An extensive study on the links between climate change and human health was published in The Lancet on June 23, 2015. The report was produced by the 2015 Lancet Commission on Health and Climate Change, which consists of 45 experts with diverse backgrounds in areas such as public health, climate science, and public policy. According to the report:
Tackling climate change could be the greatest global health opportunity of the 21st century.
Climate change will have both direct and indirect effects on human health, as detailed in the new report. Direct effects include injuries and lives lost to extreme weather events, which are expected to worsen with climate change. Examples of extreme weather events that directly impact health include heat waves, floods, and droughts. Indirect effects include the resulting health impacts from the spread of disease vectors such as malaria carrying mosquitoes into new habitats and food insecurity issues. Sea level rise is also expected to have many indirect effects on health because it will displace people from coastal communities, which can cause distress, and contaminate drinking water supplies with salt.
The report notes that many of the mitigation and adaption measures that have been put forward to address climate change will also have important co-benefits for health. Importantly, reducing CO2 emissions through the use of more renewable energy and low-carbon technologies (think electric vehicles) will not only slow climate change, this will also improve air quality and decrease respiratory diseases. These co-benefits should be considered more thoroughly as organizations develop and finalize their mitigation and adaptation plans, the report recommends.
The report also notes that that a combination of approaches will likely be necessary to reduce the health risks associated with climate change. Specifically, the report notes that international treaties (i.e., top-down strategies) will not be enough, and that other so-called bottom-up strategies at the national, city, and individual level will also be necessary to avoid the worst health outcomes from a changing climate.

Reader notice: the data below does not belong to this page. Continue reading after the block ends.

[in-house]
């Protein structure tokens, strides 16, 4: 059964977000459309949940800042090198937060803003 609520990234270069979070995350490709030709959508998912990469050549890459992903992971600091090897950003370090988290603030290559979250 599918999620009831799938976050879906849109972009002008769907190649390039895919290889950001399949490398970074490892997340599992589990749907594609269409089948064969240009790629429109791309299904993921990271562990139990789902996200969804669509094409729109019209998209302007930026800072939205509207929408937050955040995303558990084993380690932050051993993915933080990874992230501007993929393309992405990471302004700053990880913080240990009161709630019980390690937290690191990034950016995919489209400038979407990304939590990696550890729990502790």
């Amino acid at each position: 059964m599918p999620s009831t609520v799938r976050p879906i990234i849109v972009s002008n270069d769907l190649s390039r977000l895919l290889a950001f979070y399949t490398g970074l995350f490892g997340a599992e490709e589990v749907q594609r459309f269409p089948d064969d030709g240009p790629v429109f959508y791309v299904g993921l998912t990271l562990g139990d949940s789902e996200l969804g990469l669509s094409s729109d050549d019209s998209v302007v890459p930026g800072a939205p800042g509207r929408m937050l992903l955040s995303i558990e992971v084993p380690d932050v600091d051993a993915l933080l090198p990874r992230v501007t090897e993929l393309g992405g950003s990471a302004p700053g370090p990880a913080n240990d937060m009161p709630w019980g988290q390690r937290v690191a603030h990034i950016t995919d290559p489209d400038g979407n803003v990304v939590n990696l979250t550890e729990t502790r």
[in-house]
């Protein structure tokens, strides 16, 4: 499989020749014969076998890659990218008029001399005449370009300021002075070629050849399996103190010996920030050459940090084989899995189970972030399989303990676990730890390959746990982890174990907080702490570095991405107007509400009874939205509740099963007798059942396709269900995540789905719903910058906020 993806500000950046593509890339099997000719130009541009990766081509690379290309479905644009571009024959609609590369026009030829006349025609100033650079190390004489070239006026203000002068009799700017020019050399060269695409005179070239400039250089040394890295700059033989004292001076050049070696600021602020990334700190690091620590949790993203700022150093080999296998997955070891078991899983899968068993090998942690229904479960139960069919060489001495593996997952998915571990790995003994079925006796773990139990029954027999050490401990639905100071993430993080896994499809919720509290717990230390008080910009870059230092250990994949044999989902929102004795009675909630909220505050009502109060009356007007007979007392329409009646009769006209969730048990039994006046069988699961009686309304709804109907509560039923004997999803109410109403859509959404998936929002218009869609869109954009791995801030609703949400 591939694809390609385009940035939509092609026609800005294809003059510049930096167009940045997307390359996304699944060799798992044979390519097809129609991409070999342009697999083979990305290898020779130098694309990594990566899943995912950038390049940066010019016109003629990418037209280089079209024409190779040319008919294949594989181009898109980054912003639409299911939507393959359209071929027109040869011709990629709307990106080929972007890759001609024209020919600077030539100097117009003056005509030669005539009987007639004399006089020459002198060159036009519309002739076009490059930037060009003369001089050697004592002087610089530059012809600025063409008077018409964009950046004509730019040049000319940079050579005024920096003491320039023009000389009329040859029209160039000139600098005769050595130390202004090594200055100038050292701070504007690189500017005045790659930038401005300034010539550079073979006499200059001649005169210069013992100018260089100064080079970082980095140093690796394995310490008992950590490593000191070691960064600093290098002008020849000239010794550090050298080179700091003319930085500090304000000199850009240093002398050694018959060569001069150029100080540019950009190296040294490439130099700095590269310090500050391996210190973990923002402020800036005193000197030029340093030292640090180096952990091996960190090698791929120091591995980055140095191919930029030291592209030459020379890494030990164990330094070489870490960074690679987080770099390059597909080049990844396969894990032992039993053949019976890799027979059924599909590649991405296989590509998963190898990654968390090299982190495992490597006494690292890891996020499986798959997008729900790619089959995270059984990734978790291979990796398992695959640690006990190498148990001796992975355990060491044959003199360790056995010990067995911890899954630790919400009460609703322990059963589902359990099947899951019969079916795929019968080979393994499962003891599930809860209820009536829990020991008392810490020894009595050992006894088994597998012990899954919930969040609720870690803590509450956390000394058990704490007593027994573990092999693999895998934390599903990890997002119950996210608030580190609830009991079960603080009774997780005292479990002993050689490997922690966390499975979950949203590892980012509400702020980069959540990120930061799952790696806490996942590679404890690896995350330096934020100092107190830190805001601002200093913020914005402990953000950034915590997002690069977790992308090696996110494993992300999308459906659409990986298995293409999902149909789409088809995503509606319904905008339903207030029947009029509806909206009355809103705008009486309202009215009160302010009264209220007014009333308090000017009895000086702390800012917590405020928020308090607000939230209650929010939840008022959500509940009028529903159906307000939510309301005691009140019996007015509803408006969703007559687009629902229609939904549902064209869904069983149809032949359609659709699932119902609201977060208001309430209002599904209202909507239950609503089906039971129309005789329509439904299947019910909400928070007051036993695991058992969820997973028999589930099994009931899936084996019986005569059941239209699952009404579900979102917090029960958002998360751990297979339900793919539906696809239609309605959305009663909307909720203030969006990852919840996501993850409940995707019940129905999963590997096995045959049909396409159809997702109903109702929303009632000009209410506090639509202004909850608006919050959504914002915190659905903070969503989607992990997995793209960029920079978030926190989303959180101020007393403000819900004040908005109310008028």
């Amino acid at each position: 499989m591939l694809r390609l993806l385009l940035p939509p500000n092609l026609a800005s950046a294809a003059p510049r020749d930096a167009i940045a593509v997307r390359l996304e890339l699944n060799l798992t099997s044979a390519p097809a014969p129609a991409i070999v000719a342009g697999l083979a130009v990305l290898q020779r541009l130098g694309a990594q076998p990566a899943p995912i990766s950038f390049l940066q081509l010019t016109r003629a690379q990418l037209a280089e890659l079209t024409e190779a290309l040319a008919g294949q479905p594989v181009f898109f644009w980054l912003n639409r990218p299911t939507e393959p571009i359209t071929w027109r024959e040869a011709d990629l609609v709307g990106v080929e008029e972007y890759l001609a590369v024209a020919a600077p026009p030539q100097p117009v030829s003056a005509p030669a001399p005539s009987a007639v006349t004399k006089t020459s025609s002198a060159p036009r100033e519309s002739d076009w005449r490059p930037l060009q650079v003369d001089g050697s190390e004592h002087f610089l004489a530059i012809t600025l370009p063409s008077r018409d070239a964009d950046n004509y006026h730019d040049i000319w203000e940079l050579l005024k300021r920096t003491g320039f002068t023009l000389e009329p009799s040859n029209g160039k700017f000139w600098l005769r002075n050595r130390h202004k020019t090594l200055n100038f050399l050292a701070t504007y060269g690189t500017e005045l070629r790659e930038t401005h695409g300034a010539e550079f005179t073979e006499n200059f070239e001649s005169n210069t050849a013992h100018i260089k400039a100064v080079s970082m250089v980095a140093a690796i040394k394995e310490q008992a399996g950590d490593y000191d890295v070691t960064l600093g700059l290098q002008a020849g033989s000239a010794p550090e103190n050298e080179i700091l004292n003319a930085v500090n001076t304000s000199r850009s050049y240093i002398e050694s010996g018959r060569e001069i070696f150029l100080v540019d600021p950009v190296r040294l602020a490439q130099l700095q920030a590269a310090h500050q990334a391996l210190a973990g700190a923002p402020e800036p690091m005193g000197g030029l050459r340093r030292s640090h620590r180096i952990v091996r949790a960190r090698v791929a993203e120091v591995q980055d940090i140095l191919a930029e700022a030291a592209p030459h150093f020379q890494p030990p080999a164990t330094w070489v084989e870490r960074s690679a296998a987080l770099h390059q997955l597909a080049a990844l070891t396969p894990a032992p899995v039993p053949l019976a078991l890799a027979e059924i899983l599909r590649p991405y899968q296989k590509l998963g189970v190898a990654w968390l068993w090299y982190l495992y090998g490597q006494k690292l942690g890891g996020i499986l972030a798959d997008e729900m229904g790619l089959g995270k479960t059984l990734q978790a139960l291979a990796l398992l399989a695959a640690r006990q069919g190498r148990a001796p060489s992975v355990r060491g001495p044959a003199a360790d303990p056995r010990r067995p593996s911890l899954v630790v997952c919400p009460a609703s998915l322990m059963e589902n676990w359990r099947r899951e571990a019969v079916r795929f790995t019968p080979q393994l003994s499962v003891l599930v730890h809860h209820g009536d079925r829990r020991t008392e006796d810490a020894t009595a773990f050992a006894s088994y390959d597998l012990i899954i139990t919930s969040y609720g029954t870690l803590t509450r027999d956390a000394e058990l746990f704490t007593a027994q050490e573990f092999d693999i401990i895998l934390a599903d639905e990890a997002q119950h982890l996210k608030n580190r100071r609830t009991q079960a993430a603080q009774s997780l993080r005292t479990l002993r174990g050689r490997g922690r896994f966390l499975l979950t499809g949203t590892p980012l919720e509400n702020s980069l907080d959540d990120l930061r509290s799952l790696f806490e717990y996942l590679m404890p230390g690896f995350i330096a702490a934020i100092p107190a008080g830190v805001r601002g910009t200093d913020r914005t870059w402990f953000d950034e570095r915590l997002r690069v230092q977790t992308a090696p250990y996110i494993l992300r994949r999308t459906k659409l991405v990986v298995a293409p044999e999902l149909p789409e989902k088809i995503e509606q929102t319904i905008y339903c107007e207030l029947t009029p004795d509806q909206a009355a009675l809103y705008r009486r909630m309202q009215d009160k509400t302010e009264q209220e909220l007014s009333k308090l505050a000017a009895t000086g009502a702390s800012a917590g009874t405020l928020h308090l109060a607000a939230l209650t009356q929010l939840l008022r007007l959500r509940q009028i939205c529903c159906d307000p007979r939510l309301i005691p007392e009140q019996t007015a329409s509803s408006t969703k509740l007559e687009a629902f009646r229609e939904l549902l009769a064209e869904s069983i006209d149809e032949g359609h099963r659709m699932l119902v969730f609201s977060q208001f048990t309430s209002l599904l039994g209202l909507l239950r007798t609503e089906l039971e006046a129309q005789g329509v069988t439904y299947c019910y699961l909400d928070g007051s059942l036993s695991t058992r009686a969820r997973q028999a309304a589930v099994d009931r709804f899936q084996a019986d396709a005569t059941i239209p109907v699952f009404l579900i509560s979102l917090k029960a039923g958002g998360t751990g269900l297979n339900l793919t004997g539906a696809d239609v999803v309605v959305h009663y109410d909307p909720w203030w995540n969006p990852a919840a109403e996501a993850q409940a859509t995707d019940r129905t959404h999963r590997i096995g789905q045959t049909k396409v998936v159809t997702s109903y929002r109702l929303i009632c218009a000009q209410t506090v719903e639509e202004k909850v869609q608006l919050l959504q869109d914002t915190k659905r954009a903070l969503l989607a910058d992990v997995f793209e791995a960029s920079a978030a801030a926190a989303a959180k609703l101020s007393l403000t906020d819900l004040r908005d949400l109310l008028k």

Nick Watts, lead author of the new paper, was a research fellow at the University College London and head of the Lancet project at the time the work was completed. Co-chairs of the commission that directed the work include Peng Gong, Hugh Montgomery, and Anthony Costello. Anthony Costello commented on the findings of the report in a press release. He said:
Climate change has the potential to reverse the health gains from economic development that have been made in recent decades—not just through the direct effects on health from a changing and more unstable climate, but through indirect means such as increased migration and reduced social stability. However, our analysis clearly shows that by tackling climate change, we can also benefit health, and tackling climate change [in] fact represents one of the greatest opportunities to benefit human health for generations to come.
You can read the other co-chairs comments about the report here.
The report is available for free with registration on The Lancet’s website. There is a concise Executive Summary in the report that elaborates on many of the key findings described above. Each key finding is accompanied by one or more recommendations that could help to spur more action on these important issues.
Bottom line: A new report published in The Lancet on June 23, 2015, finds that “tackling climate change could be the greatest global health opportunity of the 21st century.”
Deanna Conners is an Environmental Scientist who holds a Ph.D. in Toxicology and an M.S. in Environmental Studies. Her interest in toxicology stems from having grown up near the Love Canal Superfund Site in New York. Her current work is to provide high-quality scientific information to the public and decision-makers and to help build cross-disciplinary partnerships that help solve environmental problems. She writes about Earth science and nature conservation for EarthSky.